Lawyers are said to “practice” law. Now why use the word “practice?” My theory is that lawyers, from the beginning of time, used that word so if they were ever sued for malpractice, their defense would be, “I can’t be held liable for my poor judgment, your Honor. I am still just practicing law. I know I will get it right some day!”
On a more serious note, the truth is that the field of law is not a science. It is more of an art form. Two lawyers may look at a certain set of facts and come up with two completely different conclusions. And they could both be right!
What makes me think of this is my experience with a popular website where accident victims go for free advice (just like persoanlinjuryhotline.com!) I have been devoting a good amount of time answering all type of legal questions. It is the kind of site where different lawyers chime in on a particular question posted by a user. The most often asked question on the site is, “Do I have a case?” For the most part, lawyers will agree with one another… either “yes” you have a case; or “no” you do not.
But more than a few times, I have answered a user’s question by saying I believed he or she had a case, while another lawyer, analyzing the same fact pattern, answered in the opposite. “No case.”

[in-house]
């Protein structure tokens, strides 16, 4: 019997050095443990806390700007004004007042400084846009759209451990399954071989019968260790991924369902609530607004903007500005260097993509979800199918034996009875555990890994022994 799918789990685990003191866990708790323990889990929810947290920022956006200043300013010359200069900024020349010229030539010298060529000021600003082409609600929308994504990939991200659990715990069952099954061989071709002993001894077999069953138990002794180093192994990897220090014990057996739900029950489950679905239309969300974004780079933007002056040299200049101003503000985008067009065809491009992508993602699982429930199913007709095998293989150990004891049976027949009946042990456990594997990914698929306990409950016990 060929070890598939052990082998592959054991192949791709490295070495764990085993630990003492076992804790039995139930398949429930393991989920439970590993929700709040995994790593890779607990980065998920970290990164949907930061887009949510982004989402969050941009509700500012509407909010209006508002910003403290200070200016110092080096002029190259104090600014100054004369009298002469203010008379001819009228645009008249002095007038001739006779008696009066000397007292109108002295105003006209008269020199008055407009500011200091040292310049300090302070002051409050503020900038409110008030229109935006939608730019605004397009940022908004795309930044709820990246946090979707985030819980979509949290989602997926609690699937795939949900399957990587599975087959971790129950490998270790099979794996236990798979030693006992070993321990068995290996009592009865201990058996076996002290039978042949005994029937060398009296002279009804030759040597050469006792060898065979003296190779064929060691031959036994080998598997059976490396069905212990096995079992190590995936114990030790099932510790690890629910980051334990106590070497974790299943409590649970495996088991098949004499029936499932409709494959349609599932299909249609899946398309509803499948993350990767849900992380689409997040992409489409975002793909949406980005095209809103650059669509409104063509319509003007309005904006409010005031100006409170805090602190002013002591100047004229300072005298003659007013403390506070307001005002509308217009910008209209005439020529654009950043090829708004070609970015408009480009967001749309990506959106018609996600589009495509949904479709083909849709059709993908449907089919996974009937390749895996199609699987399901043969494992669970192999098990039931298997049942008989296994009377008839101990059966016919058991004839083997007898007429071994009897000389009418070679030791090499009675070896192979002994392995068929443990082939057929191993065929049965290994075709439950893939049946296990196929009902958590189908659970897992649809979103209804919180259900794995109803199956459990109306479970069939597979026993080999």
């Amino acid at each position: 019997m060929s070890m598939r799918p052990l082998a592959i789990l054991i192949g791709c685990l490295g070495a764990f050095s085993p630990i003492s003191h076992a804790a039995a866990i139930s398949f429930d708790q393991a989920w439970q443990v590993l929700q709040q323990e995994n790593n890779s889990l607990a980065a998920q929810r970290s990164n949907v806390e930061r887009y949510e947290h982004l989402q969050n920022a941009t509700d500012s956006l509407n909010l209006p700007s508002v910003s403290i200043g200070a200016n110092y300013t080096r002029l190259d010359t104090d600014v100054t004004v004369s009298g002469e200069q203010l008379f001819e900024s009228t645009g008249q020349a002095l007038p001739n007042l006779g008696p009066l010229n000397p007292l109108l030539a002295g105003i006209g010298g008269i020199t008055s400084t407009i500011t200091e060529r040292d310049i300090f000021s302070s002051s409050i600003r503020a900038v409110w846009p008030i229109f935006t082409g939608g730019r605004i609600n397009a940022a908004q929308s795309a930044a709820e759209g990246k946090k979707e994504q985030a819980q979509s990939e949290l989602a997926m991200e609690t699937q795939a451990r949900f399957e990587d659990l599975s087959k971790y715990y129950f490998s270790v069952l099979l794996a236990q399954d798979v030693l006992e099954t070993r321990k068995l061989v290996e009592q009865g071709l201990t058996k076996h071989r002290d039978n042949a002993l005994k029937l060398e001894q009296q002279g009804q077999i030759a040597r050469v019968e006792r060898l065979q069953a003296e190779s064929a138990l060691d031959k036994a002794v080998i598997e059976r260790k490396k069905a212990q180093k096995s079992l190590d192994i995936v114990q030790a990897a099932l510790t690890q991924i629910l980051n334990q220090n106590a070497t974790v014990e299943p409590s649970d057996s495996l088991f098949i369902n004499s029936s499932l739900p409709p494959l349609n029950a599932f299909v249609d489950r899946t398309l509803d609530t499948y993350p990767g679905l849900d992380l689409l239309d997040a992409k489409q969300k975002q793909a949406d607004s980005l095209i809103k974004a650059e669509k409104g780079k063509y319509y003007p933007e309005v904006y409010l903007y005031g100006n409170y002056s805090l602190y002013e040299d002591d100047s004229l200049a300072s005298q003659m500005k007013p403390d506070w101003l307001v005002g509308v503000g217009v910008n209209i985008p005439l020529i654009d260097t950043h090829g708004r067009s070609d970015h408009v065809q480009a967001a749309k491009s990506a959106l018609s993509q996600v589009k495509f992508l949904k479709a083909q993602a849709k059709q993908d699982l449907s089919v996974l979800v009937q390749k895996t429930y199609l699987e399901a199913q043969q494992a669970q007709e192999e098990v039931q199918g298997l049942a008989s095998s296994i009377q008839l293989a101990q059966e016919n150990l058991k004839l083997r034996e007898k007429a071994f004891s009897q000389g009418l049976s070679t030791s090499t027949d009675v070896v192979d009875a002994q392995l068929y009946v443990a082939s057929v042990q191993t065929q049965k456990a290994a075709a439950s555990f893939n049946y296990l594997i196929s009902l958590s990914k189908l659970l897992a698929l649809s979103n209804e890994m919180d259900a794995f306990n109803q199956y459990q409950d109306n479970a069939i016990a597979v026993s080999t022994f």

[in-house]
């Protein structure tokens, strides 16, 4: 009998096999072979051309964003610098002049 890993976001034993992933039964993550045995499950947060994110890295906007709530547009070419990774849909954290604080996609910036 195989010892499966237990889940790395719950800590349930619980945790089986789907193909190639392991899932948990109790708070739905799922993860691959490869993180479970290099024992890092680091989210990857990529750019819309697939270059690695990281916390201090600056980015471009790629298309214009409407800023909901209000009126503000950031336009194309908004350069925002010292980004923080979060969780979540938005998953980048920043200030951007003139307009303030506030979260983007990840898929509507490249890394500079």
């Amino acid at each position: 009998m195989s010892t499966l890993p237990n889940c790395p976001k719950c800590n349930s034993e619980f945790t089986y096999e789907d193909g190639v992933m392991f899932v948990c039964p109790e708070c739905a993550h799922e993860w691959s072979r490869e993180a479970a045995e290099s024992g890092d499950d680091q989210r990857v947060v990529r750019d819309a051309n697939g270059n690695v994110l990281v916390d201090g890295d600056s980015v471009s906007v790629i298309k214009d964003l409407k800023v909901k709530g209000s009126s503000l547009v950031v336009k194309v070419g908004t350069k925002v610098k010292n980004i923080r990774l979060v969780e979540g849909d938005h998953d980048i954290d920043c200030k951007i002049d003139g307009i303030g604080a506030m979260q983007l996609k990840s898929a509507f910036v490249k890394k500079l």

How can this be? If one lawyer sees a case, why does the other not? Only one lawyer can be right, right? I will give you a simple example to show you how both the “yea” and the “nay” lawyer could both be right. Someone is injured in a car accident. The other driver is at fault. The injuries suffered are minor. A lawyer with a large litigation practice, with a big monthly overhead, will see the case as having some value, but not enough to make him want to invest his time and money in such a small case. Hence his answer to the potential client, “I do not think you have a case worth pursuing.” A second lawyer, a solo practitioner with minimal overhead, looks at the question and concludes the insurance company will most likely settle the case. It will not be a big payday for the client (or the lawyer who typically collects 1/3 of the settlement amount as his fee), but he thinks it’s a good case nevertheless.
The moral of the story here is that each lawyer made the right call from his or her particular perspective.
If you’ve been injured in any type of accident, you should get a free consultation from an experienced personal injury lawyer. I hope you call me here at personalinjuryhotline.com. If I am unable to help you, you should definitely get a second or third opinion from other personal injury lawyers. That’s the way things work. I must tell you, I am more like the second lawyer in my example above. There are very few legitimate cases that I will say “no” to.
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